Friday, August 29, 2008

"I Think Japanese People Should Be More Open"

(Image borrowed from theconstantgallery.com)

Japanese photographer Keiichi Nitta is featured in the latest exhibition at the Constant Gallery in Los Angeles. "I Think Japanese People Should Be More Open" runs from September 6-30.

Having lived in New York for six years and now based in Japan, Nitta’s photography has international cultural influences that strives to capture those special moments in time. With Nitta’s experience, he has adopted themes of transcultural notions of beauty, fetishism of fashion and sexuality as well as create photography that is immune to any preconceived contexts or notions. (Hypebeast.com)

For more information, check out the show's website:
http://www.theconstantgallery.com/Keiichi_Nitta_Release.html

Apparently you have to be over 18 to see the show. Niita's photography is certainly interesting, but the title of his show plays into the stereotype of the humble, quiet, homogeneous Japanese. Simple observation certainly reveals that there are plenty of open individuals in Japan. Perhaps Niita is trying to challenge the stereotype as well.

For more information on Keiichi Nitta, and examples of his work, see his own website.
http://www.keiichi-nitta.com/

Thursday, August 21, 2008

"Tokyo through the Eyes of Shibuya Shantytown Residents"

(Please excuse the advertisements attached to the film...)

video

Filmmaker Bob Jaroc recently made this short film dealing with homeless people in Japan. Part of his rationale for the film:

My intentions for the piece were to stay clear of making a patronizing "cry/be angry for the homeless people" thing or a romanticized view of that life. I wanted to distill the experiences of the people who took the time to talk to me and question myself why I ended up going there in search of something to film.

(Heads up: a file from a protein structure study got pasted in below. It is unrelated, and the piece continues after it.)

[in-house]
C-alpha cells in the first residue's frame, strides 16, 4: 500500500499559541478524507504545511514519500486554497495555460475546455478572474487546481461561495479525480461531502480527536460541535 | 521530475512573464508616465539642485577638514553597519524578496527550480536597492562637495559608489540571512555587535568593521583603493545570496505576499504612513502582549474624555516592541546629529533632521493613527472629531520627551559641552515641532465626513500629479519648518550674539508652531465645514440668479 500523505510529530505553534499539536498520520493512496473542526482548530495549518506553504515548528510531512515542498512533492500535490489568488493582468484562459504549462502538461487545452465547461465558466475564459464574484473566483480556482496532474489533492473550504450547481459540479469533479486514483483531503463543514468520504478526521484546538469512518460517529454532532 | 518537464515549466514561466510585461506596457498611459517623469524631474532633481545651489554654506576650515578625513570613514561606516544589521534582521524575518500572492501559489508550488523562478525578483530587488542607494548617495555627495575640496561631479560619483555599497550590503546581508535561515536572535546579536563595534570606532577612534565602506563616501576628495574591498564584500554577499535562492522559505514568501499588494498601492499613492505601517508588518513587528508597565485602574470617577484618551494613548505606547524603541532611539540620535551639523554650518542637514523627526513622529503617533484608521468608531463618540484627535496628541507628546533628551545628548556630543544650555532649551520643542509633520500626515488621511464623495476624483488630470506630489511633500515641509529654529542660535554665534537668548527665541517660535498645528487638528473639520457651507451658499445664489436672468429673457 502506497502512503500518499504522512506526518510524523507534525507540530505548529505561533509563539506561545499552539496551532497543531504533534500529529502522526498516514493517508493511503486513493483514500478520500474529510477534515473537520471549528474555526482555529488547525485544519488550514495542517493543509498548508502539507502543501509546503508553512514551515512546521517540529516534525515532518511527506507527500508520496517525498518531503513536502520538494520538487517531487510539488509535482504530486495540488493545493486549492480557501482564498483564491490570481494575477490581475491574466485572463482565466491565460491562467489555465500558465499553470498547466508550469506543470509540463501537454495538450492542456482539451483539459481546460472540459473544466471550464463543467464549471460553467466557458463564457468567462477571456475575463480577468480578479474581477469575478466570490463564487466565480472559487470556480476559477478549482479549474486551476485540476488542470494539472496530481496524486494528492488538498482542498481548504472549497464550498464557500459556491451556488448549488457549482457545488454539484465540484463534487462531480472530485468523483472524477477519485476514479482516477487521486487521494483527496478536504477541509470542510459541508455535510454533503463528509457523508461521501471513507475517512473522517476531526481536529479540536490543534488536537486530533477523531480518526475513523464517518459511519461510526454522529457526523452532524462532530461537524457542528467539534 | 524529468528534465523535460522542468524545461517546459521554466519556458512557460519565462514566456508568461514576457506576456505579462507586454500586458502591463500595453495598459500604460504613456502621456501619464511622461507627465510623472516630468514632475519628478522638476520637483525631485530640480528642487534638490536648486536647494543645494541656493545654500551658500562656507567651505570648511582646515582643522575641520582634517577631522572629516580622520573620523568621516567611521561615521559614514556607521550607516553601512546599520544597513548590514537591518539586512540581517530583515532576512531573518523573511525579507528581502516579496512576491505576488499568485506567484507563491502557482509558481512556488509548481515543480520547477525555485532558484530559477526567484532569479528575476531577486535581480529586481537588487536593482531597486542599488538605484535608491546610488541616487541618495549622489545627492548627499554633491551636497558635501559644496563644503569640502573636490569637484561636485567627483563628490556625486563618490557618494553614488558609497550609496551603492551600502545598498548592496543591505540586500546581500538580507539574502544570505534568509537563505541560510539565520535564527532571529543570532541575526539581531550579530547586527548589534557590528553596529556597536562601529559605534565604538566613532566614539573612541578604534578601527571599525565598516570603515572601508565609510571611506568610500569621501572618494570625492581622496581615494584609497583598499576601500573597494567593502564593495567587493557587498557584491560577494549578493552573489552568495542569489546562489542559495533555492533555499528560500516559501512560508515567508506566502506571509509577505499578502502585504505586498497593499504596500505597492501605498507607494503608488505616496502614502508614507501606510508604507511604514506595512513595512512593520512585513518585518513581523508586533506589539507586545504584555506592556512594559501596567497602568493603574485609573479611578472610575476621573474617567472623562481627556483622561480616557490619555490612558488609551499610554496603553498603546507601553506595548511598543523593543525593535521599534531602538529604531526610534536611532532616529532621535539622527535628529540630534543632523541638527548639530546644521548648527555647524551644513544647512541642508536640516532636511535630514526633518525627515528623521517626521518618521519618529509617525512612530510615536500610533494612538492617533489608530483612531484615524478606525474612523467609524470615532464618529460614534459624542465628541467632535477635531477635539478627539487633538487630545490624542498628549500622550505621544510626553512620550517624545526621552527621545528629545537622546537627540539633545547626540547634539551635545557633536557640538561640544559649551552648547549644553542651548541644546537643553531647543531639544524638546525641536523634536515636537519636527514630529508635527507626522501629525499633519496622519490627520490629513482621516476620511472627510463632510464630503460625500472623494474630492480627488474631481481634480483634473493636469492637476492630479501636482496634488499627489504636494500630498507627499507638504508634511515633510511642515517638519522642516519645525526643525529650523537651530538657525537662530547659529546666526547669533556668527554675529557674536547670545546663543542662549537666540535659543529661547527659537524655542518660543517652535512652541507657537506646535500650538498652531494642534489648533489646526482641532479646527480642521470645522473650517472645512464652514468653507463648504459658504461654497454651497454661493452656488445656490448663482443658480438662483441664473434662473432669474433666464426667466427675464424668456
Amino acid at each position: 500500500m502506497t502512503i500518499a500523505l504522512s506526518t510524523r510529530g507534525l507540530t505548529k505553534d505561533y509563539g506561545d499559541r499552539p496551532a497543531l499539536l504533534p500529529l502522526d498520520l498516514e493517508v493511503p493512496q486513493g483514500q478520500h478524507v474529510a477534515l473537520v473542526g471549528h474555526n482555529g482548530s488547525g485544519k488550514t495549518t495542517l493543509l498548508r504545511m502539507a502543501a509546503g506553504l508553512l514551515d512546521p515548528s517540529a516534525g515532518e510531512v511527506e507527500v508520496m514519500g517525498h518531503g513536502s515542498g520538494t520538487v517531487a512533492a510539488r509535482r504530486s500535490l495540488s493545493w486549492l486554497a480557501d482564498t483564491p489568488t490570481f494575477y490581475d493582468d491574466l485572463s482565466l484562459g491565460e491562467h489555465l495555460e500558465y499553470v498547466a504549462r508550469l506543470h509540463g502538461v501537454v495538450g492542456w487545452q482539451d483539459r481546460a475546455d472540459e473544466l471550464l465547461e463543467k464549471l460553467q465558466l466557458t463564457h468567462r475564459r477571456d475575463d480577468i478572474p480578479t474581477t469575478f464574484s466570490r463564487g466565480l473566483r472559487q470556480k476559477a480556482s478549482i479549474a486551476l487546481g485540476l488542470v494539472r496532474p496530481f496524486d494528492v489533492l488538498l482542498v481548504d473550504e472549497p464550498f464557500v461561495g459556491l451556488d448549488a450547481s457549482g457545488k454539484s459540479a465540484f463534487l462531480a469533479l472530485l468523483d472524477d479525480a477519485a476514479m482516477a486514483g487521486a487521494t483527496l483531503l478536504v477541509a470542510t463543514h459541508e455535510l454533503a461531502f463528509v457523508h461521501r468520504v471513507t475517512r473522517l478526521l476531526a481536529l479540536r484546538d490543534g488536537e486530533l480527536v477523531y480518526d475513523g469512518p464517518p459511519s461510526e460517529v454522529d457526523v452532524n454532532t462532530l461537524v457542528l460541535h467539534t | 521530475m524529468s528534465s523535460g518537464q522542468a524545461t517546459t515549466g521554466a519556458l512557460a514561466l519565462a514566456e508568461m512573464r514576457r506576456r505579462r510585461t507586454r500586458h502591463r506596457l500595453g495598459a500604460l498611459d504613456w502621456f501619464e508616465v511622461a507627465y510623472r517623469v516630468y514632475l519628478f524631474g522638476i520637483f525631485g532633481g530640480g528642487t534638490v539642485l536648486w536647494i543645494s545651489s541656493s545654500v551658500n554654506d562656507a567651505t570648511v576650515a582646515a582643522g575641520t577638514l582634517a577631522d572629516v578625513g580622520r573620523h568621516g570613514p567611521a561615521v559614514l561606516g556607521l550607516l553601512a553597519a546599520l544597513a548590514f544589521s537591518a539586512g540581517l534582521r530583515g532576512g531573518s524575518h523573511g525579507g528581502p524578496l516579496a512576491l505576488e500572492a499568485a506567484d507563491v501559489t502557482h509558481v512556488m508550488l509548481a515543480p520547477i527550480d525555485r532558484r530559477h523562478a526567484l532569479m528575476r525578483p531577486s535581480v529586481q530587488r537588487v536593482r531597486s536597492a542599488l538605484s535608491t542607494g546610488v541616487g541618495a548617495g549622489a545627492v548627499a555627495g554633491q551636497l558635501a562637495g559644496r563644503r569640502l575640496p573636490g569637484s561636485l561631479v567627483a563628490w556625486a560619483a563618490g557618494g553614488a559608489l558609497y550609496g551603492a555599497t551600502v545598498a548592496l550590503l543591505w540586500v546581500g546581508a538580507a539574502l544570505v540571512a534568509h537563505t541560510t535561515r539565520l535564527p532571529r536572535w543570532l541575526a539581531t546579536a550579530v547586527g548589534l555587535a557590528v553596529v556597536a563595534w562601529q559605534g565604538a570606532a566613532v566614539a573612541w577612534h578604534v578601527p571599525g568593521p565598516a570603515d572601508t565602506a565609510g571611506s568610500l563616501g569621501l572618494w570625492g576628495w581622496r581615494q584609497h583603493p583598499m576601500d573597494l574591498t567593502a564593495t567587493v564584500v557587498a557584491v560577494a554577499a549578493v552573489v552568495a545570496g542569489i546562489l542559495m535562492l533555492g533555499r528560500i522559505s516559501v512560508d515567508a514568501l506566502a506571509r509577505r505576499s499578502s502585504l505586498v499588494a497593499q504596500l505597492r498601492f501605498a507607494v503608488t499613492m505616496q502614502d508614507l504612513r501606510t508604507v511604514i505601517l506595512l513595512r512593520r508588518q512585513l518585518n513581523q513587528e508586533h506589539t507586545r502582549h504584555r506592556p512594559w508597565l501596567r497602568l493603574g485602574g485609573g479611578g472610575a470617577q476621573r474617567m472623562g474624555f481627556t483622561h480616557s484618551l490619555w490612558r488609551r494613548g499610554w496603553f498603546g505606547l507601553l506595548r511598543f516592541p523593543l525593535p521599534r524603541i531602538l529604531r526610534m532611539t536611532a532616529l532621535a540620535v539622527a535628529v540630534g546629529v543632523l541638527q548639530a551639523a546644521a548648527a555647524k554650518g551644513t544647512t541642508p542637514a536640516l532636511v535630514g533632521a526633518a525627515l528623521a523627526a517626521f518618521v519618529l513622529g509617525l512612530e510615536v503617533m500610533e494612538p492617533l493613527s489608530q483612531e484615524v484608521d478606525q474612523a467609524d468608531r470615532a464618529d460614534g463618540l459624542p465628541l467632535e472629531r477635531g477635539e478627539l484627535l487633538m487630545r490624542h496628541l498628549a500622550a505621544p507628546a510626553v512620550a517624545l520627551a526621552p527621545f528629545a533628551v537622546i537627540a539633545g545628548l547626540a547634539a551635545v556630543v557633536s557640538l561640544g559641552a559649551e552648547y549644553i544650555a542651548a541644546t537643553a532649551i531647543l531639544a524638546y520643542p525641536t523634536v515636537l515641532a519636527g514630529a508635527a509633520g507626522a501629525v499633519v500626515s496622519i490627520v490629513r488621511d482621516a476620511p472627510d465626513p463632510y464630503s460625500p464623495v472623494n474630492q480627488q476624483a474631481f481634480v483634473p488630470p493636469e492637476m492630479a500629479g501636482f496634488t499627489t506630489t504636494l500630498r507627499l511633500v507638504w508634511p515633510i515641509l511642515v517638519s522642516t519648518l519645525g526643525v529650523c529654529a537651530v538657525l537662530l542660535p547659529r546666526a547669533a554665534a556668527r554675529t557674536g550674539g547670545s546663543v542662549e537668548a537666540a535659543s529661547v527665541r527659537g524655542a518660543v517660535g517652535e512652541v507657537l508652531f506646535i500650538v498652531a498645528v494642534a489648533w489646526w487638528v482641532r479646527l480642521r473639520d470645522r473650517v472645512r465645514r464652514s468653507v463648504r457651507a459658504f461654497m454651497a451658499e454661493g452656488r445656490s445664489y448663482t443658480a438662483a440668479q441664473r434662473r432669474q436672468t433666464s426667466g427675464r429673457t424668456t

Read more at Boing Boing.net.

Link to "Tokyo through the eyes of Shibuya shantytown residents" on Boing Boing TV
http://tv.boingboing.net/2008/07/30/tokyo-through-the-ey.html


How do you feel about the film? Does it really tell us anything about homeless people in Japan? Is this film visual anthropology? Is it art? If it is art, is it appropriate to use the homeless people in this way? Are food, cigarettes and alcohol adequate compensation? How would you go about making a film on this subject?

Tuesday, August 19, 2008

Picture Paradise: Asia–Pacific Photography 1840s–1940s


My apologies, dear VAOJ readers, for the few and far between postings over the summer months. This will slowly change as we get closer to the beginning of the new semester and the end of the author's natsubate ("summer fatigue"). Anyway...

Here is an excellent resource for visual anthropologists. The web site is for a photo exhibition at the National Gallery of Australia that is currently running until November. If you find yourself in Canberra, do check it out. For those of us stuck to the air conditioning and computer keyboard, the web site offers much interesting information. In "Themes" there are sections on Japanese photography and ethnographic photography. Here is the description of the exhibition from the web site itself: